This department deals with the administration, human resource, finance & accounts, IT etc to support ministry to perform its mandate without interruption. Usually pharmacist has a role here to assist human resource to develop effective job descriptions (JED’s) of pharmacists in various settings as well as to get involves in the interview board during recruitment of pharmacists in the public healthcare system. Pharmacists also play a very important role during budget planning especially for overall pharmaceutical care for the whole country along with finance unit. IT is a core area which has direct relation with pharmaceutical supply chain, warehouse and distribution process, pharmacists has a important role to play here by providing required demand necessary and assistance to come up with a suitable IT system for a smooth operation for the whole country. As an end user of IT systems for pharmaceutical care, pharmacists are responsible for continuous maintenance of systems by direct support from IT.
Figure 8: Department of Corporate Services (Green color indicates area of scopes)
Public healthcare system of a country is the back bone of overall health component. Majority population and their health status depend on the quality and service of public healthcare system. As healthcare system comprises of various healthcare professionals including vital role of pharmacists, it is very important to define and engage pharmacists in the different areas of the system. Still so many countries in the world especially developing and under developed where pharmacists are not involved in the direct patient care both in public and private sector has a serious impact on the quality of healthcare service as pharmacists are the right person to deal with any kind of medicines & related health commodities starting from innovation, manufacturing, warehousing, distribution and dispensing to the patient. Pharmacists are the most skilled person to detail on the usage of medicines and related commodities along with their other necessary information on mechanism of action, pharmacokinetics, pharmacodynamics, side effects, adverse effects, warnings, dosage and administrations etc. It’s also very important to engage pharmacists in the drug selection process for a country along with the necessary treatment guidelines and protocols to ensure rational use of medicines in the public healthcare system. Regulatory aspects for medicines and related commodities is also a very vital component for the overall healthcare system of a country and pharmacists are the legal person to deals with all kinds of regulatory policy, guidelines, drug registrations, inspections of pharmaceutical premises to ensure quality standard medicines are available throughout the whole system as well as to control counterfeit medicines in the country. Pharmacists are the right personnel to work hand to hand with other relevant health professionals in the system to assist in decision making for prescribing of medicines & treatment management, dose calculation, screening prescriptions for possible prescribing error, transcribing error, dispensing error, patient counseling to reduce risk and increase best outcomes of treatment as well as to ensure rational use of medicines, medicines utilization review, national formulary, national treatment guidelines etc.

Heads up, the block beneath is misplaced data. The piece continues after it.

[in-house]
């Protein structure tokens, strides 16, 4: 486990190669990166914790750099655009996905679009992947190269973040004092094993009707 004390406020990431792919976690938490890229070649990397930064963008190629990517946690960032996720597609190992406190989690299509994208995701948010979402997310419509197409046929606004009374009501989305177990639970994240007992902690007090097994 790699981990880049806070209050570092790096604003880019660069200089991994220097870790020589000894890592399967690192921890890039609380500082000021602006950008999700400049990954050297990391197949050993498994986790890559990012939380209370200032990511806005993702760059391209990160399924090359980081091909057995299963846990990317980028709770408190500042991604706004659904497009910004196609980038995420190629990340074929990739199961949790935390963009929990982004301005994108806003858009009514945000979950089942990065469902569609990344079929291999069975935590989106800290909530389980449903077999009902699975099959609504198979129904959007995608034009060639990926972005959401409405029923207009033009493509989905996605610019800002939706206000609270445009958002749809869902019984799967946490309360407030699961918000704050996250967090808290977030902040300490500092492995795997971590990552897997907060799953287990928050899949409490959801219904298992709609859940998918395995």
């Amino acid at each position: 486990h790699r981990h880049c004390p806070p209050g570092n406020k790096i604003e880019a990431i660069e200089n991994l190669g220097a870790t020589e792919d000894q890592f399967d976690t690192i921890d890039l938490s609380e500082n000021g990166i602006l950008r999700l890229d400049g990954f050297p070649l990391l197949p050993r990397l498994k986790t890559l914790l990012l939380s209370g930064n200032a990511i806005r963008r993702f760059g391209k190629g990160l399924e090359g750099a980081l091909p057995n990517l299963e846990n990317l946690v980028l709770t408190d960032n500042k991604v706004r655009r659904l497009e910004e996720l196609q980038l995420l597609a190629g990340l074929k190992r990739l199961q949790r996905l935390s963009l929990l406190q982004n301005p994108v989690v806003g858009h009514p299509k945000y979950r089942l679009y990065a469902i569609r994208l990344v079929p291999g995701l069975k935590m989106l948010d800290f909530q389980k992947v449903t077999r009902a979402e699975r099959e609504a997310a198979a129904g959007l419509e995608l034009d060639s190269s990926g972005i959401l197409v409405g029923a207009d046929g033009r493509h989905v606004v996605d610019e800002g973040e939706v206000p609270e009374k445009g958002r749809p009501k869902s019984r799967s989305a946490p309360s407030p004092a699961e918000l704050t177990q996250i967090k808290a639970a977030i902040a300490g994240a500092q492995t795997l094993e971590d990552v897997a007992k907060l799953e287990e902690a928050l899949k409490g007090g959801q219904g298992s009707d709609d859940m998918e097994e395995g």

One of the key components in the public healthcare system is the smooth supply chain of medicines and related commodities in the country and to be able to ensure that it’s very important to forecast country’s need and plan necessary budget on time. Pharmacists are the right person to conduct annual forecast and quantification using quality dispensed to user data, consumption data, issue data, morbidity data through logistics management information system (LMIS) throughout the country. As country’s disease conditions and trends has a direct impact on the nature of consumption it’s crucial to analyze morbidity data and disease pattern of the country which pharmacists can lead along with other relevant professionals like prescribers, public health specialists, logisticians and other stakeholders from local and international health organizations, NGO’s etc. Not only supply chain management but also maintain proper storage conditions and inventory management of medicines throughout the country is a vital role of pharmacists to ensure accuracy and efficacy of medicines and related commodities till end use. As medicines and related commodities has a defined shelf life within which it shall be used, there is a high risk of expiring medicines which can cause unintended cost of the government as well as destruction of expired medicines has also a expenditure value. Though it is very difficult to avoid expires of pharmaceuticals due to several factors like disease conditions, sudden drop of consumption, over forecast but still it’s possible to reduce expiry rate through several initiatives and actions throughout the system. WHO standard expiry rate at any given time is 3% of overall inventory and pharmacist can play a very vital role here to remain with such standard though expiry management. How it can be done I have explained in another article regarding the role of pharmacists in the hospital and community pharmacy practice in “Pharmabook”- a pharmaceutical blog by me for continuing pharmacy education. Medicines are poison and have serious impact on the environment during destruction of expired medicines and a related commodity, that’s why it is very important to engage pharmacists to ensure expired medicines are properly destroyed maintaining local and international policy and guidelines as per WHO recommendations to control environmental pollution.